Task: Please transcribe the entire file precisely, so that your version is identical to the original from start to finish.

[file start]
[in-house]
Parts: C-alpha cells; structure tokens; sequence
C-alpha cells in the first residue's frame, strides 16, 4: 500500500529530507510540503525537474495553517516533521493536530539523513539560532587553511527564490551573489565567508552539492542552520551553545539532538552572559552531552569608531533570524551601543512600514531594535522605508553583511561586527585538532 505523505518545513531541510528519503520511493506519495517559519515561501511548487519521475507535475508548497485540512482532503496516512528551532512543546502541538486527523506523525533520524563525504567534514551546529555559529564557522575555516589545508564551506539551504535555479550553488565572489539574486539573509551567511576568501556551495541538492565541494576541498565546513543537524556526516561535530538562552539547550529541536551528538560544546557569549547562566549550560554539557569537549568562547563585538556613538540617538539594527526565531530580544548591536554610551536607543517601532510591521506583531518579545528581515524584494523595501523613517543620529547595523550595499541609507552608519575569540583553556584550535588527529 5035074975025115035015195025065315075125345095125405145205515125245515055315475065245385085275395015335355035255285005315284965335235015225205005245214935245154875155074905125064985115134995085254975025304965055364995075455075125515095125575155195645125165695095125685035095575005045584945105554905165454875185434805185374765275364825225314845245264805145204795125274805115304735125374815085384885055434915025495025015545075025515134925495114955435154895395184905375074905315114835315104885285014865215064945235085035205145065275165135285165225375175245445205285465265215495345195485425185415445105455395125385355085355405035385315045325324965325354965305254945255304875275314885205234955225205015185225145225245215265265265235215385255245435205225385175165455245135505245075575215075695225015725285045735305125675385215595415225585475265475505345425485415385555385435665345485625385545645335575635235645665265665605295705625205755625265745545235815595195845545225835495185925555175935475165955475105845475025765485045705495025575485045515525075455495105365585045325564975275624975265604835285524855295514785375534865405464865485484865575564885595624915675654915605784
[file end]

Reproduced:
[in-house]
Parts: C-alpha cells; structure tokens; sequence
C-alpha cells in the first residue's frame, strides 16, 4: 500500500529530507510540503525537474495553517516533521493536530539523513539560532587553511527564490551573489565567508552539492542552520551553545539532538552572559552531552569608531533570524551601543512600514531594535522605508553583511561586527585538532 505523505518545513531541510528519503520511493506519495517559519515561501511548487519521475507535475508548497485540512482532503496516512528551532512543546502541538486527523506523525533520524563525504567534514551546529555559529564557522575555516589545508564551506539551504535555479550553488565572489539574486539573509551567511576568501556551495541538492565541494576541498565546513543537524556526516561535530538562552539547550529541536551528538560544546557569549547562566549550560554539557569537549568562547563585538556613538540617538539594527526565531530580544548591536554610551536607543517601532510591521506583531518579545528581515524584494523595501523613517543620529547595523550595499541609507552608519575569540583553556584550535588527529 5035074975025115035015195025065315075125345095125405145205515125245515055315475065245385085275395015335355035255285005315284965335235015225205005245214935245154875155074905125064985115134995085254975025304965055364995075455075125515095125575155195645125165695095125685035095575005045584945105554905165454875185434805185374765275364825225314845245264805145204795125274805115304735125374815085384885055434915025495025015545075025515134925495114955435154895395184905375074905315114835315104885285014865215064945235085035205145065275165135285165225375175245445205285465265215495345195485425185415445105455395125385355085355405035385315045325324965325354965305254945255304875275314885205234955225205015185225145225245215265265265235215385255245435205225385175165455245135505245075575215075695225015725285045735305125675385215595415225585475265475505345425485415385555385435665345485625385545645335575635235645665265665605295705625205755625265745545235815595195845545225835495185925555175935475165955475105845475025765485045705495025575485045515525075455495105365585045325564975275624975265604835285524855295514785375534865405464865485484865575564885595624915675654915605784